In the pantheon of Lakeland passes, Blea Tarn will never be spoken of in the hushed tones reserved for its mighty neighbours, Wrynose and Hardknott. Nevertheless, it makes for a pleasant short loop from the Ambleside area, taking in the manifold charms of Great and Little Langdale. Lakeland is not the easiest terrain in which to make road loops, with so many no-through-road daleheads. Here, the zigzags of Blea Tarn provide the only metalled escape from the magnificent glacial trench of Great Langdale and the Pikes are well admired from its slopes. It can also be extended easily, either along the route, or after a brew back at Ambleside.


Route

1. Head west on the A593, under Nanny Brow.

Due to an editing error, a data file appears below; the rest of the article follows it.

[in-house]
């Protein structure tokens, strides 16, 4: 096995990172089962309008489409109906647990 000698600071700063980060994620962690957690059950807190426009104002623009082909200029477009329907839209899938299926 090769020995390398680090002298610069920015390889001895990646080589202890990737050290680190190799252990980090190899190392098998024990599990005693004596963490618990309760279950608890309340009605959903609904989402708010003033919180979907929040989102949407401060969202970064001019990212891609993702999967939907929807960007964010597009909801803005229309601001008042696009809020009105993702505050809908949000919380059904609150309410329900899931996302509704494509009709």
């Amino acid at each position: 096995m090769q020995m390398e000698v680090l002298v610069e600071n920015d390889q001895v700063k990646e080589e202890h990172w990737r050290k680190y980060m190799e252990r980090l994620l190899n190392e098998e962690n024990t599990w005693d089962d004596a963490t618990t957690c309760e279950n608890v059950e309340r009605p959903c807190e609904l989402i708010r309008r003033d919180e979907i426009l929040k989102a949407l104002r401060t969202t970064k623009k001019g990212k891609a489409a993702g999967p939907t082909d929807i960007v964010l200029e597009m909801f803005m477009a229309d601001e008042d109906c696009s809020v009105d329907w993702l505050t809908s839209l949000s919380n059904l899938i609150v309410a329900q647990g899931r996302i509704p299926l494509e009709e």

2. Fork right onto the B5343 at Skelwith Bridge. Follow this all the way up Great Langdale.

3.The road dinks left at the dalehead, confronting the rider with a set of zigzag up the tarn.

4. Whizz down the Little Langdale side and turn left at the acute junction at the bottom at the cattle grid.

5. Go down past Little Langdale Tarn to the T-junction at the bottom, turning right (signed to Ambleside and Coniston) over the bridge.

6. Climb up to the A593 and turn left. This will take you back to Skelwith Bridge and the start.




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Ambleside and South Lakes

Ambleside & South Lakes

Route Information

Stats:  32 miles and 3700 feet of ascent

OS Map:

Refreshments

Ambleside has ample places to choose from. There’s a great little fish and chip shop just down Millans Park, which is off Crompston Road. Esquires Coffee House is also an excellent place to have a brew and something to eat.

Character